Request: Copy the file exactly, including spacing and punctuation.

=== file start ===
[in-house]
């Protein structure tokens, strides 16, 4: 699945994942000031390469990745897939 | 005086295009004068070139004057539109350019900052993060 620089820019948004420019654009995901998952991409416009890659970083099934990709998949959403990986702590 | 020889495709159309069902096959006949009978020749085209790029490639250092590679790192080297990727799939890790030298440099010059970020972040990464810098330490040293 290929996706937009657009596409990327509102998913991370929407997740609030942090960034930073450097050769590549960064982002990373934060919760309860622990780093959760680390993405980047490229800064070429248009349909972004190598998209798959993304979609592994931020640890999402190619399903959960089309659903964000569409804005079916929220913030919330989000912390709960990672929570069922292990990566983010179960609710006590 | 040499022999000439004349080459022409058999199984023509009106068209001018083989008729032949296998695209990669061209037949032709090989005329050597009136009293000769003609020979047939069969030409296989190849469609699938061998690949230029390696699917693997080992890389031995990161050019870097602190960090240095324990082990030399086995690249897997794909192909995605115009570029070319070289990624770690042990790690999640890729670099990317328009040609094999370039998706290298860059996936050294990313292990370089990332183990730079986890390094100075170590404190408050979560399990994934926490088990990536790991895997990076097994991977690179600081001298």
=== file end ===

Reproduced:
[in-house]
């Protein structure tokens, strides 16, 4: 699945994942000031390469990745897939 | 005086295009004068070139004057539109350019900052993060 620089820019948004420019654009995901998952991409416009890659970083099934990709998949959403990986702590 | 020889495709159309069902096959006949009978020749085209790029490639250092590679790192080297990727799939890790030298440099010059970020972040990464810098330490040293 290929996706937009657009596409990327509102998913991370929407997740609030942090960034930073450097050769590549960064982002990373934060919760309860622990780093959760680390993405980047490229800064070429248009349909972004190598998209798959993304979609592994931020640890999402190619399903959960089309659903964000569409804005079916929220913030919330989000912390709960990672929570069922292990990566983010179960609710006590 | 040499022999000439004349080459022409058999199984023509009106068209001018083989008729032949296998695209990669061209037949032709090989005329050597009136009293000769003609020979047939069969030409296989190849469609699938061998690949230029390696699917693997080992890389031995990161050019870097602190960090240095324990082990030399086995690249897997794909192909995605115009570029070319070289990624770690042990790690999640890729670099990317328009040609094999370039998706290298860059996936050294990313292990370089990332183990730079986890390094100075170590404190408050979560399990994934926490088990990536790991895997990076097994991977690179600081001298």